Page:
The parts of the hemocytometer (as viewed from the side) are identified.

For most applications, the four large corner squares are only used. The cells that are on or touching the top and left lines are counted, but the ones on or touching the right or bottom lines are ignored.[5]

## Requirements

Empty hemocytometer grid at 100x power.

The original suspension must be mixed thoroughly before taking a sample. This ensures the sample is representative, and not just an artifact of the particular region of the original mixture it was drawn from.

An appropriate dilution of the mixture with regard to the number of cells to be counted should be used. If the sample is not diluted enough, the cells will be too crowded and difficult to count. If it is too dilute, the sample size will not be enough to make strong inferences about the concentration in the original mixture.

By performing a redundant test on a second chamber, the results can be compared. If they differ more than 2 times the counting error (square root of the count[6]), the method of taking the sample may be unreliable (e.g., the original mixture is not mixed thoroughly).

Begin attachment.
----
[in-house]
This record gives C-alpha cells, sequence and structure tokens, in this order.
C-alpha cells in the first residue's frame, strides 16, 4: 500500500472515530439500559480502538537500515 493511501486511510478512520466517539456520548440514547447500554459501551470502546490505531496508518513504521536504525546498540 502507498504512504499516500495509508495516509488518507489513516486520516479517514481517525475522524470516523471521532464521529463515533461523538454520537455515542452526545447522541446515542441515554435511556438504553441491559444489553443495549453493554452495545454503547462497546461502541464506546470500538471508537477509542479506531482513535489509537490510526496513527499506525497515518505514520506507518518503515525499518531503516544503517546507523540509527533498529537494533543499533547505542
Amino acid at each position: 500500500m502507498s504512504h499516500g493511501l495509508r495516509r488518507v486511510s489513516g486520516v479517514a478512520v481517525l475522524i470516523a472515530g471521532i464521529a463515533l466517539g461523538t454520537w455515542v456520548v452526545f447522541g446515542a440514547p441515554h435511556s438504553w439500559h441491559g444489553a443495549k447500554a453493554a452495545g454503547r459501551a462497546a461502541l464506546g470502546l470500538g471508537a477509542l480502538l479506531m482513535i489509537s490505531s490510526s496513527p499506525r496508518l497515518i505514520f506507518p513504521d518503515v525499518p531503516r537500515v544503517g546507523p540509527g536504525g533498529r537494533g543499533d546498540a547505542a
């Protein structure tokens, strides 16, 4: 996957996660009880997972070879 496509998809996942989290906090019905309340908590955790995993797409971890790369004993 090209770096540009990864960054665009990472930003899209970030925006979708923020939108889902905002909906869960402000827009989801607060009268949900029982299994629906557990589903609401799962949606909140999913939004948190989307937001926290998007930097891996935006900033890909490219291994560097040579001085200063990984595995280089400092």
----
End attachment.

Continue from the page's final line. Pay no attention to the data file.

The counting chamber should be filled by capillary action after the chamber lid (special cover-slip with certified thickness and flatness) has been put in place. This avoids the risk that the cells could sediment/stick to the glass or some volume to evaporate before the cover-slip is placed on top and resulting in an overestimation of the cell concentration. Sedimentation is less of a problem with bacteria but evaporation, more prevalent in low-humidity air-conditioned laboratories, still has to be minimized.

## Applications

• Blood counts: for patients with abnormal blood cells, where automated counters don't perform well.
• Sperm counts
• Cell culture: when subculturing or recording cell growth over time.
• Beer brewing: for the preparation of the yeast.
• Phytoplankton cell counting
• Cell processing for downstream analysis: accurate cell numbers are needed in many tests (PCR, flow cytometry), while some others require high cell viability.
• Measurement of cell size: in a micrograph, the real cell size can be inferred by scaling it to the width of a hemocytometer square, which is known.[7]

## References

1. ^ Absher, Marlene (1973). "Hemocytometer Counting": 395–397. doi:10.1016/B978-0-12-427150-0.50098-X.
2. ^ "Fig. 8. Views of an improved Neubauer hemocytometer slide. (A) Top view..." ResearchGate. Retrieved 29 March 2018.
3. ^
4. ^
5. ^ Strober W (2001). "Monitoring cell growth". In Coligan JE, Bierer BE, Margulies DH, Sherach EM, Strober W. Current Protocols in Immunology. 5. USA: John Wiley & Sons. p. A.2A.1. doi:10.1002/0471142735.ima03as21.
6. ^ Shapiro, Howard (31 January 2001). "very rare events: how low can you go?".
7. ^